As reported in our 2016 Year-End FCPA Update, Mexico enacted new anti-corruption legislation in July 2016.  Most of the legislation went into effect in 2016, but the General Law of Administrative Responsibility (“GLAR”) takes effect on July 19, 2017.  We detailed the GLAR’s key provisions, including liability for a variety of corruption-related offenses and mitigated damages for companies with adequate integrity policies, in our recent client alert Mexico’s New General Law of Administrative Responsibility Targets Corrupt Activities by Corporate Entities.


On February 9, 2017, Panamanian authorities arrested Ramón Fonseca and Jürgen Mossack, the co-heads of Panama-based law firm Mossack Fonseca, on money laundering charges related to Brazil’s Operation Car Wash.  Authorities detained a third Mossack Fonseca employee, Edison Teano, and the firm’s former representative in Brazil, Maria Mercedes Riano.  Mossack Fonseca allegedly transferred bribe money connected to Operation Car Wash to Panama and later destroyed evidence.  Brazilian authorities, who first identified Mossack Fonseca as a target of Operation Car Wash in January 2016, have worked closely with Panamanian authorities throughout the investigation.



The first half of 2017 saw several noteworthy developments in China’s anti-corruption laws and enforcement regime, as well as a new focus on financial sector enforcement.

The multi-year effort to update the Anti-Unfair Competition Law, the country’s primary civil statute regulating commercial bribery, continued.  Following the set of draft amendments covered in our 2016 Mid-Year FCPA Update, a second set of draft amendments was released for public comment in February 2017.  One difference between the 2016 and 2017 amendments relates to an employer’s vicarious liability for employee misconduct.  The new draft exempts employers from liability if the bribe was an employee’s “personal conduct,” even if it was in the employer’s interest.  Penalties for commercial bribery are another area of change.  The current Anti-Unfair Competition Law imposes fines for commercial bribery of ¥10,000 RMB to ¥200,000 RMB, plus possible confiscation of illegal earnings.  The 2016 draft amendments would have set penalties as 10–30% of illegal revenue, with no cap.  The 2017 draft amendments, in contrast, would set penalties from ¥100,000 RMB to ¥3,000,000 RMB, plus the possibility of having business licenses revoked.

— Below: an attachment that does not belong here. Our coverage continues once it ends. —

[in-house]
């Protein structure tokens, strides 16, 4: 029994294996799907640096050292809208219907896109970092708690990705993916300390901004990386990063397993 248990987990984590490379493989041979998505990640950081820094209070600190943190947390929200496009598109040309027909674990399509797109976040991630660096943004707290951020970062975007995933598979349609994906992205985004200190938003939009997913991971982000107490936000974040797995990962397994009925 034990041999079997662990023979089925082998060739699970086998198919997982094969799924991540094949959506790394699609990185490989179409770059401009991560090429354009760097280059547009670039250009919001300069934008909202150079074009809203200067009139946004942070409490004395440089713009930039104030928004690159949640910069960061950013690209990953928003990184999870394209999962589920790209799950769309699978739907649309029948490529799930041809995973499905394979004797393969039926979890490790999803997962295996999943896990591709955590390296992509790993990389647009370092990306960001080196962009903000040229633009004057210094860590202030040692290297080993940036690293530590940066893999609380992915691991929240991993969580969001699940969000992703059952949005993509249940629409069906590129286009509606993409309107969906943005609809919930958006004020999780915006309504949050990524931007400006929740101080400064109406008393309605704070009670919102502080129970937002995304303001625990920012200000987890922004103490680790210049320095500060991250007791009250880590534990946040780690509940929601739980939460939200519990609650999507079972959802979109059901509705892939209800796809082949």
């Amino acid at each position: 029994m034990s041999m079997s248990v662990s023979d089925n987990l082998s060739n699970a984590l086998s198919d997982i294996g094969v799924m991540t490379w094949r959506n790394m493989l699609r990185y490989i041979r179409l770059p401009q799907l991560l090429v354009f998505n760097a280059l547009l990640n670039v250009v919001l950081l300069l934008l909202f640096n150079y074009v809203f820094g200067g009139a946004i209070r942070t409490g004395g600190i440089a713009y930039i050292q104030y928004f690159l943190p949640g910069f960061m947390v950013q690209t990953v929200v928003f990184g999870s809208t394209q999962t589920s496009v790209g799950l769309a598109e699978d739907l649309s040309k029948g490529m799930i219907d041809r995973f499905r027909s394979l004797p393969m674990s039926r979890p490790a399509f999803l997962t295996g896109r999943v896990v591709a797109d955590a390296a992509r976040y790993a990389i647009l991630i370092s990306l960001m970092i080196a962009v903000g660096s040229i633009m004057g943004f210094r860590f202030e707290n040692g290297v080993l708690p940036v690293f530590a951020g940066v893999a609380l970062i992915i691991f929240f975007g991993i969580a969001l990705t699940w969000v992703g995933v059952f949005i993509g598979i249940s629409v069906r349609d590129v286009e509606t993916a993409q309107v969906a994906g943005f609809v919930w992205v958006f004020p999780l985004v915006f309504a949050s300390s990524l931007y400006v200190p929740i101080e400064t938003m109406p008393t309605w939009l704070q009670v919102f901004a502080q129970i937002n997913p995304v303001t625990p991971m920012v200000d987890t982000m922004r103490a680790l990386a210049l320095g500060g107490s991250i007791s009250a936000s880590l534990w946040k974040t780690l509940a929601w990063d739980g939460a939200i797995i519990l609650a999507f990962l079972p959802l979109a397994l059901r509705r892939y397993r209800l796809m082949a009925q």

China is moving forward with its plan to overhaul its anti-corruption enforcement structure with the creation of a new State Supervision Commission, previously covered in our 2016 Year-End FCPA Update.  The plan would merge existing anti-graft authorities, including the State Council’s Ministry of Supervision and the Chinese Communist Party’s Central Commission for Discipline Inspection (“CCDI”), into one powerful new body.  The State Supervision Commission will become a new branch of government, parallel to the Executive and Judiciary branches.  It will be vested with police and semi-judicial powers, including the power to detain and interrogate not only party cadres suspected of corruption but also civil servants, military personnel, judges, prosecutors, executives of state-owned enterprises, and state hospital personnel.  Pilot programs have now been implemented in Beijing, Shanxi, and Zhejiang, and the operation of the Administrative Supervision Law, certain provisions of the Criminal Procedure Law, and laws relating to prosecutors, local governments, and people’s congresses have been suspended in these locales.  A new State Supervision Law, which will lay out the legal framework for the State Supervision Commission, is slated for consideration later this year and for passage by next March.

While structural changes are afoot, President Xi’s anti-corruption campaign continues with a new focus on the financial sector, as seen in a flurry of recent CCDI investigations netting officials of escalating ranks.  For example, in April 2017, China Insurance Regulatory Commission chairman Xiang Junbo, China’s top insurance regulator, was detained and removed from his position reportedly for taking bribes in return for issuing insurance licenses.  Yang Jiacai, assistant chairman of the China Banking Regulatory Commission, was detained and sacked in May for suspected corruption.  Further, Tomorrow Group tycoon Xiao Jianhua and Anbang Insurance chairman Wu Xiaohui both recently disappeared and are thought to be detained by Chinese law enforcement.  The investigation of financial regulators and rumored detention of key figures appear to signal a concerted crackdown on the financial sector.